The survey was conducted in May 2012 to measure mid-quarter trends. It found that demand remains up over the same period in 2011, by some 4 to 5 percent. However following the 25 percent surge in demand reported in quarter one (attributed to the early spring among other factors) Milwaukee based investment analysts Robert W. Baird & Co are pointing to “particularly lean” dealer inventory levels as likely to be holding back sales growth for some dealers.
Baird’s Harley-Davidson specialist Craig Kennison said that “90 percent of the dealers surveyed told us that their inventory is too low or about right. With Harley seeking to drive scarcity back into the brand, US dealer inventory is near the lowest point in a decade, ending quarter one near 54 bikes per dealer, down from a peak of 124 in 2006.
“After a long and prudent de-stocking cycle, lean inventory could finally be hurting retail. We therefore remain confident that Harley will ship some 250,000 bikes in 2012”. Baird say that they believe retail is on track to grow 12 percent through the first six months of the year.
Commenting on the impact on price levels, Kennison says that “notably more bikes are selling at or above MSRP than below, for the first time since 2008. We are seeing dealer discounting finally abating. Dealers understand that Harley has little capacity in the timescale needed to increase production further [even if it wanted to] so they are making the most of what they have”.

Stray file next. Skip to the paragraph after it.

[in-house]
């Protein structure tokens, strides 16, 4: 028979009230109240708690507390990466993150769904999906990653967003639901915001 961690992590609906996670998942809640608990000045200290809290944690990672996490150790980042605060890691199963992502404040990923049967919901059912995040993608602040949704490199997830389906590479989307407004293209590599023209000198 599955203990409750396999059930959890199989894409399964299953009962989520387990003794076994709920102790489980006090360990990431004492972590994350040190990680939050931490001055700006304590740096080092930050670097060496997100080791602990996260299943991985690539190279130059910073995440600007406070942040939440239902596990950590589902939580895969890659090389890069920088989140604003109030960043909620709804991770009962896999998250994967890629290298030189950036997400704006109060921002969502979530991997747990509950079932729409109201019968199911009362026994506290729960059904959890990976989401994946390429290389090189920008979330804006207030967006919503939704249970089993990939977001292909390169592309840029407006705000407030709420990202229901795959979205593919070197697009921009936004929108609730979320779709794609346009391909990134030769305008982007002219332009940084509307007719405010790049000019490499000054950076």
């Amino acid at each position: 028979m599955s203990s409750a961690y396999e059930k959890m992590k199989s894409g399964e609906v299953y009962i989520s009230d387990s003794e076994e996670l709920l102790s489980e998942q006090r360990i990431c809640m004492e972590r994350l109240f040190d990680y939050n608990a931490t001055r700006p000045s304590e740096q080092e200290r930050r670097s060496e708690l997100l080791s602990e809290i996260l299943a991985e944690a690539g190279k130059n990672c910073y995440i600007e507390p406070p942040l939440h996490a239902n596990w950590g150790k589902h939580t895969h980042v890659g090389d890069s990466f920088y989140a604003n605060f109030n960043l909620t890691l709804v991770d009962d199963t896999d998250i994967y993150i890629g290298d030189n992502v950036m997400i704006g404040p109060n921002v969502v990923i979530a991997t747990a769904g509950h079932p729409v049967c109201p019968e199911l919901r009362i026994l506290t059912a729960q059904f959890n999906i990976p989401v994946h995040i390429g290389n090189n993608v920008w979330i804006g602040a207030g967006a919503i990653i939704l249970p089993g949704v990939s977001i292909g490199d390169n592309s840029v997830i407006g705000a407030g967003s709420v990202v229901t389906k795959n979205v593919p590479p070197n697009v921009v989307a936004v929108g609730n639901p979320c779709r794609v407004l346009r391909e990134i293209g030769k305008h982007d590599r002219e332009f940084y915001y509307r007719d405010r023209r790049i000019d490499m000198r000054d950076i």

Kennison points to the strong leadership provided by CEO Keith Wandell since his May 2009 appointment as the first ‘outsider’ to take the reins at The Motor Company. The steps he’s taken to realign Harley’s cost structure and focus on the core Harley-Davidson business, though controversial in some quarters, have worked. This replicates the turn-around success he achieved at Johnson Controls – said to have brought him to the attention of the Harley-Davidson board as they sought to respond quickly and decisively to the downturn.
Baird is also pointing to the improved liquidity at Harley-Davidson Financial Services, sound brand management, and successful outreach as key to Harley’s position on a moving forward basis.
Though aware of the potential pitfalls of the median age of Harley buyers, Kennison believes that “the market tends to overstate the risks associated with this demographic trend, since penetration growth has explained most of Harley-Davidson’s recent success”.
Progress in previously under-performing market sectors such as young riders, women, and minorities (where Harley-Davidson has been shown to be among, if not the, fastest growing of motorcycle brands) have been a noticeable success story for Harley-Davidson.
“Dealers have reported an 8 to 10 percent increase in used bike retail”. With new bike inventory being kept low, logic dictates that there will be fertile ground for Harley’s used bike values to improve, but interestingly Baird are saying that there appears to be a positive and “sustainable” trend at play, with “efforts to revitalize used bike prices having stimulated demand for new bikes”.
Authorized Harley-Davidson dealers who would like to register to be included in future surveys, and any AMD readers who would like to receive full details of the survey findings, free of charge, can contact Craig Kennison at Robert W. Baird & Co direct by e-mailing him at – firstname.lastname@example.org
The next 2012 AMD/Baird survey is due to take place in mid July, part way through the third quarter.
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